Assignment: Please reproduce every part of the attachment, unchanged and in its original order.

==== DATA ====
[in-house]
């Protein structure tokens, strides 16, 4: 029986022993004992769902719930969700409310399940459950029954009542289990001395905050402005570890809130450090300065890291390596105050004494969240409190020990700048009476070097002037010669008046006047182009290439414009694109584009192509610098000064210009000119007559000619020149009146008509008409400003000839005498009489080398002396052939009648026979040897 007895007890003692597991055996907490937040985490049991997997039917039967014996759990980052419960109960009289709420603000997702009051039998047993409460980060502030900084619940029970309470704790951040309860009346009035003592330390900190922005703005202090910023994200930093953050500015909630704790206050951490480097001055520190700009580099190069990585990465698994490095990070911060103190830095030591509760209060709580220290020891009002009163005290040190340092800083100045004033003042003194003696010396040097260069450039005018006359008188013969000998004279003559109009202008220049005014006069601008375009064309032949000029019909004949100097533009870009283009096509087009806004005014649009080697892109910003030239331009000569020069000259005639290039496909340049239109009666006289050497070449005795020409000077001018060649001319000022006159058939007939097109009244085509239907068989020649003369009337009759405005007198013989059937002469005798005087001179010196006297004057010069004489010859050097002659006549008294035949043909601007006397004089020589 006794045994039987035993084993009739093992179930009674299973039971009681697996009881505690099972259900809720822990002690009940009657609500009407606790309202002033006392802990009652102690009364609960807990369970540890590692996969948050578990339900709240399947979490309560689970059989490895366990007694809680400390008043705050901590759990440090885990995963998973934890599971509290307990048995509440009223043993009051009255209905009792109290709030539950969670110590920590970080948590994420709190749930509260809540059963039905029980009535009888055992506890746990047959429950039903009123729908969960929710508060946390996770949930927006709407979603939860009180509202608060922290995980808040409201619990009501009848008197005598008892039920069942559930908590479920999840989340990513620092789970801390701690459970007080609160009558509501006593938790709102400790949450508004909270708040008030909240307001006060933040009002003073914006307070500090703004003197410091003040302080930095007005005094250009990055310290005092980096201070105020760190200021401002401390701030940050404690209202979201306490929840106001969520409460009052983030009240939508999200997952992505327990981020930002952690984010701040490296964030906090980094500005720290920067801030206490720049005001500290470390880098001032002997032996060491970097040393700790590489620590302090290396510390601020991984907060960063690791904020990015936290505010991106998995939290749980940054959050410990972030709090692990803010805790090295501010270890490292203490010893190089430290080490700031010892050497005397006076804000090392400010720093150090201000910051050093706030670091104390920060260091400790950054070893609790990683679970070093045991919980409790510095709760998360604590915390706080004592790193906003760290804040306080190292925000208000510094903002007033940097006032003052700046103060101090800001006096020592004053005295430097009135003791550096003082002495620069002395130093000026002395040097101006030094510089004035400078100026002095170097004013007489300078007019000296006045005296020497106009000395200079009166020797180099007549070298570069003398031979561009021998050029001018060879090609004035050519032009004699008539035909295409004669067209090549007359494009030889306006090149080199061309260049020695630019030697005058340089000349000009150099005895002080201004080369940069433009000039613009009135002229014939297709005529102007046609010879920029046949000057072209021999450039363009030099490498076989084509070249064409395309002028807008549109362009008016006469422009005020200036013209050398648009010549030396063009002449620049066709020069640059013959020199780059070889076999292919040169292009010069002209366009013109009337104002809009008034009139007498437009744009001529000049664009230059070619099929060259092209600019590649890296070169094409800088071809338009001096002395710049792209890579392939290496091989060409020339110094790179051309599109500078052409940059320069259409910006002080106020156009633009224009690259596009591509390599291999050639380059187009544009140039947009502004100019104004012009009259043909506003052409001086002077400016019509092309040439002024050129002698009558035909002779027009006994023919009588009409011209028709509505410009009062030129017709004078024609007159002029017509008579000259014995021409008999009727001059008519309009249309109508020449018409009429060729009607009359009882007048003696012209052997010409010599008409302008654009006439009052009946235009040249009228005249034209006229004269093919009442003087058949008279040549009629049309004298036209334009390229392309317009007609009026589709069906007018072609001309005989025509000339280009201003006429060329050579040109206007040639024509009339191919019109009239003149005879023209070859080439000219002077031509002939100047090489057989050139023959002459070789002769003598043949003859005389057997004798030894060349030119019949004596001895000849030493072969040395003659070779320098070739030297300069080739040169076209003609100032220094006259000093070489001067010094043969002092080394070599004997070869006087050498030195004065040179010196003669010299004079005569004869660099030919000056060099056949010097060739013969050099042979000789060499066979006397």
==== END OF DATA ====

[in-house]
């Protein structure tokens, strides 16, 4: 029986022993004992769902719930969700409310399940459950029954009542289990001395905050402005570890809130450090300065890291390596105050004494969240409190020990700048009476070097002037010669008046006047182009290439414009694109584009192509610098000064210009000119007559000619020149009146008509008409400003000839005498009489080398002396052939009648026979040897 007895007890003692597991055996907490937040985490049991997997039917039967014996759990980052419960109960009289709420603000997702009051039998047993409460980060502030900084619940029970309470704790951040309860009346009035003592330390900190922005703005202090910023994200930093953050500015909630704790206050951490480097001055520190700009580099190069990585990465698994490095990070911060103190830095030591509760209060709580220290020891009002009163005290040190340092800083100045004033003042003194003696010396040097260069450039005018006359008188013969000998004279003559109009202008220049005014006069601008375009064309032949000029019909004949100097533009870009283009096509087009806004005014649009080697892109910003030239331009000569020069000259005639290039496909340049239109009666006289050497070449005795020409000077001018060649001319000022006159058939007939097109009244085509239907068989020649003369009337009759405005007198013989059937002469005798005087001179010196006297004057010069004489010859050097002659006549008294035949043909601007006397004089020589 006794045994039987035993084993009739093992179930009674299973039971009681697996009881505690099972259900809720822990002690009940009657609500009407606790309202002033006392802990009652102690009364609960807990369970540890590692996969948050578990339900709240399947979490309560689970059989490895366990007694809680400390008043705050901590759990440090885990995963998973934890599971509290307990048995509440009223043993009051009255209905009792109290709030539950969670110590920590970080948590994420709190749930509260809540059963039905029980009535009888055992506890746990047959429950039903009123729908969960929710508060946390996770949930927006709407979603939860009180509202608060922290995980808040409201619990009501009848008197005598008892039920069942559930908590479920999840989340990513620092789970801390701690459970007080609160009558509501006593938790709102400790949450508004909270708040008030909240307001006060933040009002003073914006307070500090703004003197410091003040302080930095007005005094250009990055310290005092980096201070105020760190200021401002401390701030940050404690209202979201306490929840106001969520409460009052983030009240939508999200997952992505327990981020930002952690984010701040490296964030906090980094500005720290920067801030206490720049005001500290470390880098001032002997032996060491970097040393700790590489620590302090290396510390601020991984907060960063690791904020990015936290505010991106998995939290749980940054959050410990972030709090692990803010805790090295501010270890490292203490010893190089430290080490700031010892050497005397006076804000090392400010720093150090201000910051050093706030670091104390920060260091400790950054070893609790990683679970070093045991919980409790510095709760998360604590915390706080004592790193906003760290804040306080190292925000208000510094903002007033940097006032003052700046103060101090800001006096020592004053005295430097009135003791550096003082002495620069002395130093000026002395040097101006030094510089004035400078100026002095170097004013007489300078007019000296006045005296020497106009000395200079009166020797180099007549070298570069003398031979561009021998050029001018060879090609004035050519032009004699008539035909295409004669067209090549007359494009030889306006090149080199061309260049020695630019030697005058340089000349000009150099005895002080201004080369940069433009000039613009009135002229014939297709005529102007046609010879920029046949000057072209021999450039363009030099490498076989084509070249064409395309002028807008549109362009008016006469422009005020200036013209050398648009010549030396063009002449620049066709020069640059013959020199780059070889076999292919040169292009010069002209366009013109009337104002809009008034009139007498437009744009001529000049664009230059070619099929060259092209600019590649890296070169094409800088071809338009001096002395710049792209890579392939290496091989060409020339110094790179051309599109500078052409940059320069259409910006002080106020156009633009224009690259596009591509390599291999050639380059187009544009140039947009502004100019104004012009009259043909506003052409001086002077400016019509092309040439002024050129002698009558035909002779027009006994023919009588009409011209028709509505410009009062030129017709004078024609007159002029017509008579000259014995021409008999009727001059008519309009249309109508020449018409009429060729009607009359009882007048003696012209052997010409010599008409302008654009006439009052009946235009040249009228005249034209006229004269093919009442003087058949008279040549009629049309004298036209334009390229392309317009007609009026589709069906007018072609001309005989025509000339280009201003006429060329050579040109206007040639024509009339191919019109009239003149005879023209070859080439000219002077031509002939100047090489057989050139023959002459070789002769003598043949003859005389057997004798030894060349030119019949004596001895000849030493072969040395003659070779320098070739030297300069080739040169076209003609100032220094006259000093070489001067010094043969002092080394070599004997070869006087050498030195004065040179010196003669010299004079005569004869660099030919000056060099056949010097060739013969050099042979000789060499066979006397």